Texas Lawmakers, Education Groups Respond to State Supreme Court Ruling – School Finance System is Constitutional

AUSTIN, Texas — Texas’ complicated school finance system is constitutional, the state Supreme Court ruled Friday — a decision that handed a major defeat to the 600-plus school districts that sued the state more than four years ago.

The all-Republican court reversed a lower-court ruling that had sided with schools and called the funding set by the GOP-controlled Legislature in 2011 inadequate and unfairly distributed among the wealthy and poor parts of the state.

“This is a surprising decision after years of legal battles over how public schools are funded. It was the largest case of its kind in recent Texas history. But it means Texas lawmakers won’t have to devise a new funding system next session, although the court called on them to reform it,” said Capital Tonight Texas Anchor Karina Kling.

 

Watch Capital Tonight Texas at 7 p.m. on Time Warner Cable News for More on the Decision and Reaction

Major legal battles over classroom funding have raged six times since 1984, but the latest decision by the high court’s justices marks just the second time they’ve failed to find the system unconstitutional. It also means the Texas Legislature won’t have to devise a new funding system.

“Our Byzantine school funding ‘system’ is undeniably imperfect, with immense room for improvement. But it satisfies minimum constitutional requirements,” the court found in its ruling. “Accordingly, we decline to usurp legislative authority by issuing reform diktats from on high, supplanting lawmakers’ policy wisdom with our own.”

The state’s highest civil court disagreed with Democratic state District Judge John Dietz, who previously declared Texas’ system of school funding — a “Robin Hood” formula in which wealthy school districts share local property tax revenue with districts in poorer areas — inadequate and unfairly distributed. School districts rely heavily on property taxes because Texas has no state income tax.

At issue in the case was the $5.4 billion in cuts to public education and related classroom grant programs that the Legislature approved in 2011, when the state’s economy was still reeling from the Great Recession. That prompted more than 600 rich and poor school districts — which educate three-quarters of the state’s public school students — to sue, arguing they could no longer properly function amid Texas’ public school enrollment growth of nearly 80,000 students annually.

Exacerbating the problems, they argued, was the Legislature’s increased demand for student and teacher accountability as measured by standardized testing scores and tough curriculum standards.

Dietz’s first ruling in 2013 found the state’s system didn’t meet the Texas Constitution’s requirements for a fair and efficient system providing a “general diffusion of knowledge.” State lawmakers responded by restoring more than $3 billion to schools and cutting the number of standardized tests required for high school students to graduate from a nation-high 15 to five.

Dietz reopened the case to hear how that would impact schools, but didn’t change his mind before issuing his written ruling in August 2014, which the state appealed to the Texas Supreme Court. Last year, the Legislature pumped about another $1.5 billion into schools, but that wasn’t enough to cover the 2011 cuts when adjusted for enrollment growth and inflation.

The Texas Attorney General’s office has argued that, while far from perfect, the current system met constitutional standards, though it has refused to comment outside of court or related filings. Abbott was attorney general when the case began before becoming governor last year, but neither he, nor his successor, Ken Paxton, argued the case personally.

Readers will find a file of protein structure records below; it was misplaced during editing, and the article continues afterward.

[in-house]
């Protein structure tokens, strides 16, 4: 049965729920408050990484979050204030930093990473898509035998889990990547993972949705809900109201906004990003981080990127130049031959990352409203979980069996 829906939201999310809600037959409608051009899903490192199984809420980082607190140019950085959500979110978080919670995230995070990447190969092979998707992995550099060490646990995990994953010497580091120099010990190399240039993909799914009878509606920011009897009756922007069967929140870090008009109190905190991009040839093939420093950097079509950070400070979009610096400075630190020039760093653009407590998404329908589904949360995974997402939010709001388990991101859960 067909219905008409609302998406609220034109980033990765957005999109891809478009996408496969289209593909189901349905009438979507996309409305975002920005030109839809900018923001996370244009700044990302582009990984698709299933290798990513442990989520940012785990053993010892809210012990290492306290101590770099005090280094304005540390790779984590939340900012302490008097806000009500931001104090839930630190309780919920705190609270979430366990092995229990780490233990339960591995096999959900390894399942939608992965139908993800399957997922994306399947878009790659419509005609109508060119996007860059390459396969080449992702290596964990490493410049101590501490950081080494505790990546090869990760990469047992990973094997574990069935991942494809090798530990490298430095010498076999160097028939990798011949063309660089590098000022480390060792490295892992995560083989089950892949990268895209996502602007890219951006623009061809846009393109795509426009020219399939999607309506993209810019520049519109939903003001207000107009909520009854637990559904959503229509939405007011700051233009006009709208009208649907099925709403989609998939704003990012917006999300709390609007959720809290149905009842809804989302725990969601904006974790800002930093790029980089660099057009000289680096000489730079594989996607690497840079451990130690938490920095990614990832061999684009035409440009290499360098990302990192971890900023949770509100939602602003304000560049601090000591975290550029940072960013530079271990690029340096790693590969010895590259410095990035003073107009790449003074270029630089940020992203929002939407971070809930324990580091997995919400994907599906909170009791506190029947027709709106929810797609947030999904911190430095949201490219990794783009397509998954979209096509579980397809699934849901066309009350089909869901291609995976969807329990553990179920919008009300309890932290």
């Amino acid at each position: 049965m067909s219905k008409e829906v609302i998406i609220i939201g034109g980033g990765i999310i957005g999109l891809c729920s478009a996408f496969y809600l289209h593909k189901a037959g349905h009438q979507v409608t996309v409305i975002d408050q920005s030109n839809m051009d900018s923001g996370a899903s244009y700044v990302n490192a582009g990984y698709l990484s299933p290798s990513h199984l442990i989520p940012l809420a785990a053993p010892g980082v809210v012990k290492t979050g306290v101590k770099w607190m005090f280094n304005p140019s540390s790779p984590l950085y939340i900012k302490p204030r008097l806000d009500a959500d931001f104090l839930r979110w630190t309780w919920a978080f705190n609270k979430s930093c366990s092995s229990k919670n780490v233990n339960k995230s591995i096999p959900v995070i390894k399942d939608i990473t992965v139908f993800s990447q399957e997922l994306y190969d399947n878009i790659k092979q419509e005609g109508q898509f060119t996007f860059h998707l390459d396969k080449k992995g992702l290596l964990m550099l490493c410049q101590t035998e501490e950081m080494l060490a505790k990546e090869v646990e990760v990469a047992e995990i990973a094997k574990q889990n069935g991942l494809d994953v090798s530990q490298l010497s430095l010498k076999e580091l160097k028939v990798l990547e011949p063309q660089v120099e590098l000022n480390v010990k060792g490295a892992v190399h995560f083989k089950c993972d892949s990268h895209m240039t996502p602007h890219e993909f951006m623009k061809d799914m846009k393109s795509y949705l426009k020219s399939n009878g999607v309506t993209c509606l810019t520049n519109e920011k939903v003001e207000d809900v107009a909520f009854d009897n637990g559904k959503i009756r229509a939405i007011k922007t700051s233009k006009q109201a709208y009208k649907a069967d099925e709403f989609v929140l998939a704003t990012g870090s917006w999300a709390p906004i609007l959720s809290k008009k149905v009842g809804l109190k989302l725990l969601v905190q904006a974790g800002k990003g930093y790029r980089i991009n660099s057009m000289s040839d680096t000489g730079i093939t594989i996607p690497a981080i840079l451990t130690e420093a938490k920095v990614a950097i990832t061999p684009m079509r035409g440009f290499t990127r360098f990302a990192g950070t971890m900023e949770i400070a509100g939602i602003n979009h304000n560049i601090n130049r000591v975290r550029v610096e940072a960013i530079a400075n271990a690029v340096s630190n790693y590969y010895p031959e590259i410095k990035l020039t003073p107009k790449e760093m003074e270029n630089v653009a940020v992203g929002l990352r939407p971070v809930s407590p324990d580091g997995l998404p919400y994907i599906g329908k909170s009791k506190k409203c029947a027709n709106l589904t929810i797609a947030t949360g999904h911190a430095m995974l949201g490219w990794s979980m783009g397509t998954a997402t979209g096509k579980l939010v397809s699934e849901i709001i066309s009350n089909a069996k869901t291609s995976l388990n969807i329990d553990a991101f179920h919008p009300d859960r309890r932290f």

Above compiled by AP and TWC News Staff.

Here are reaction statements from lawmakers and education groups:

Gov. Greg Abbott:

“Today’s ruling is a victory for Texas taxpayers and the Texas Constitution. The Supreme Court’s decision ends years of wasteful litigation by correctly recognizing that courts do not have the authority to micromanage the State’s school finance system. I am grateful for the excellent work of the State’s lawyers at the Attorney General’s Office, without whom this landmark ruling could not have been achieved.” 

 

Texas State Teachers Association President Noel Candelaria issued the following statement:

“It is a sad day when the state’s highest court decides that doing the least the state can do to educate our children is enough. 

“Parents and teachers know that educating our children is not about ‘minimum constitutional requirements.’ It’s about right and wrong. 

“Texas spends about $2,700 less per student than the national average, and we continue to fall further behind. Today’s shallow ruling does not make it right to keep shortchanging our children’s schools and putting our future at risk. We will not rest until the state does what is right for our children.”

 

Attorney General Ken Paxton:

“This is an historic ruling by the Texas Supreme Court, and a major victory for the people of Texas, who have faced an endless parade of lawsuits following any attempt to finance schools in the state. We have said all along that school financing must be debated and shaped by the Texas Legislature, not through decades’ worth of ongoing litigation in the court system, and I’m pleased the court unanimously agrees. I’m also grateful for the hard work of my legal team, whose dedication, knowledge and talent helped earn Texas this much-needed victory.”

 

Lt. Governor Patrick:

“Today, the Texas Supreme Court confirmed what we already knew. Texas’ school finance system, while imperfect, is constitutional.

“I will continue to look for ways to improve our state’s school system performance and quality, while developing options to expand school choice for students across the state.” 

 

Texas House Speaker Joe Straus:

“While I am grateful that the Supreme Court has found our school finance system to be constitutional, it’s important to remember the Court also said there is ample room for improvement. The Texas House will continue working to deliver value for taxpayers and provide an outstanding education for our students.”